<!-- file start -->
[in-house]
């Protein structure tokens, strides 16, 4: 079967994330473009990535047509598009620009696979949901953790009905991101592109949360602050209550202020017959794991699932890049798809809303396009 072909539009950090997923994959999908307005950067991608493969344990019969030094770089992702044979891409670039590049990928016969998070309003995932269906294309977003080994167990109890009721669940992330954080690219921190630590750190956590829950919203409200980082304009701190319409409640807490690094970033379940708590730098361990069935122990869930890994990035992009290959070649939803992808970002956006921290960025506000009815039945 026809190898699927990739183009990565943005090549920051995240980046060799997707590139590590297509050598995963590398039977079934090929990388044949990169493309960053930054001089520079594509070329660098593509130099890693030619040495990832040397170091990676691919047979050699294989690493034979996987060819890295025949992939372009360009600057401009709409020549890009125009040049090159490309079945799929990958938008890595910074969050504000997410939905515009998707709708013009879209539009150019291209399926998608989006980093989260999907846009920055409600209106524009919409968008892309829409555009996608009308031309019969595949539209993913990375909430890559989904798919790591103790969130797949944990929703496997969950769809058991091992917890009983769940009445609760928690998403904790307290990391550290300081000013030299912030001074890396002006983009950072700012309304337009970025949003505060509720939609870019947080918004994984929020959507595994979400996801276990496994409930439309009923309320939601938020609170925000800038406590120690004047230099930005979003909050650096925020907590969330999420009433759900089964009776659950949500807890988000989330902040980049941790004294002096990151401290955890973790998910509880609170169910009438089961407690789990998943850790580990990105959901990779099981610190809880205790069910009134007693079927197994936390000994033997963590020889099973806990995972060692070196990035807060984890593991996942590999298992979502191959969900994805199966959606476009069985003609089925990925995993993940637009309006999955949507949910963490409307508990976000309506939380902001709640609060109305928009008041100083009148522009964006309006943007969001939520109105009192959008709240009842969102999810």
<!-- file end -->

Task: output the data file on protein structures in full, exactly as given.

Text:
[in-house]
């Protein structure tokens, strides 16, 4: 079967994330473009990535047509598009620009696979949901953790009905991101592109949360602050209550202020017959794991699932890049798809809303396009 072909539009950090997923994959999908307005950067991608493969344990019969030094770089992702044979891409670039590049990928016969998070309003995932269906294309977003080994167990109890009721669940992330954080690219921190630590750190956590829950919203409200980082304009701190319409409640807490690094970033379940708590730098361990069935122990869930890994990035992009290959070649939803992808970002956006921290960025506000009815039945 026809190898699927990739183009990565943005090549920051995240980046060799997707590139590590297509050598995963590398039977079934090929990388044949990169493309960053930054001089520079594509070329660098593509130099890693030619040495990832040397170091990676691919047979050699294989690493034979996987060819890295025949992939372009360009600057401009709409020549890009125009040049090159490309079945799929990958938008890595910074969050504000997410939905515009998707709708013009879209539009150019291209399926998608989006980093989260999907846009920055409600209106524009919409968008892309829409555009996608009308031309019969595949539209993913990375909430890559989904798919790591103790969130797949944990929703496997969950769809058991091992917890009983769940009445609760928690998403904790307290990391550290300081000013030299912030001074890396002006983009950072700012309304337009970025949003505060509720939609870019947080918004994984929020959507595994979400996801276990496994409930439309009923309320939601938020609170925000800038406590120690004047230099930005979003909050650096925020907590969330999420009433759900089964009776659950949500807890988000989330902040980049941790004294002096990151401290955890973790998910509880609170169910009438089961407690789990998943850790580990990105959901990779099981610190809880205790069910009134007693079927197994936390000994033997963590020889099973806990995972060692070196990035807060984890593991996942590999298992979502191959969900994805199966959606476009069985003609089925990925995993993940637009309006999955949507949910963490409307508990976000309506939380902001709640609060109305928009008041100083009148522009964006309006943007969001939520109105009192959008709240009842969102999810």